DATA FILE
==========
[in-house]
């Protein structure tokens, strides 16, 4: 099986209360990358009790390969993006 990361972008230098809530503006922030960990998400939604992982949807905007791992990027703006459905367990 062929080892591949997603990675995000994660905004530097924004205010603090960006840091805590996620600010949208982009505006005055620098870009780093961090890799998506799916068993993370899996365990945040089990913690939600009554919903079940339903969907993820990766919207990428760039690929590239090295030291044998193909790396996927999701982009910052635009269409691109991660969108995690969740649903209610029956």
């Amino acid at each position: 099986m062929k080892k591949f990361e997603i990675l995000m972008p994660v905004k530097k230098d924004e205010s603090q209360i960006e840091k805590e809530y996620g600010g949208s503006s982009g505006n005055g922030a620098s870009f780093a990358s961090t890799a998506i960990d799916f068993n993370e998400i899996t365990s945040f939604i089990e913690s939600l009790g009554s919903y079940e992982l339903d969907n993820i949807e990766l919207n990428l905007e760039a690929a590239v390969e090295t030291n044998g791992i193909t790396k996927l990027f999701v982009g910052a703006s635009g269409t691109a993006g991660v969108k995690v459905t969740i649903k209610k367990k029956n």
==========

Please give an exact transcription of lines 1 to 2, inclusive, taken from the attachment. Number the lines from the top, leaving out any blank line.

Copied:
[in-house]
């Protein structure tokens, strides 16, 4: 099986209360990358009790390969993006 990361972008230098809530503006922030960990998400939604992982949807905007791992990027703006459905367990 062929080892591949997603990675995000994660905004530097924004205010603090960006840091805590996620600010949208982009505006005055620098870009780093961090890799998506799916068993993370899996365990945040089990913690939600009554919903079940339903969907993820990766919207990428760039690929590239090295030291044998193909790396996927999701982009910052635009269409691109991660969108995690969740649903209610029956």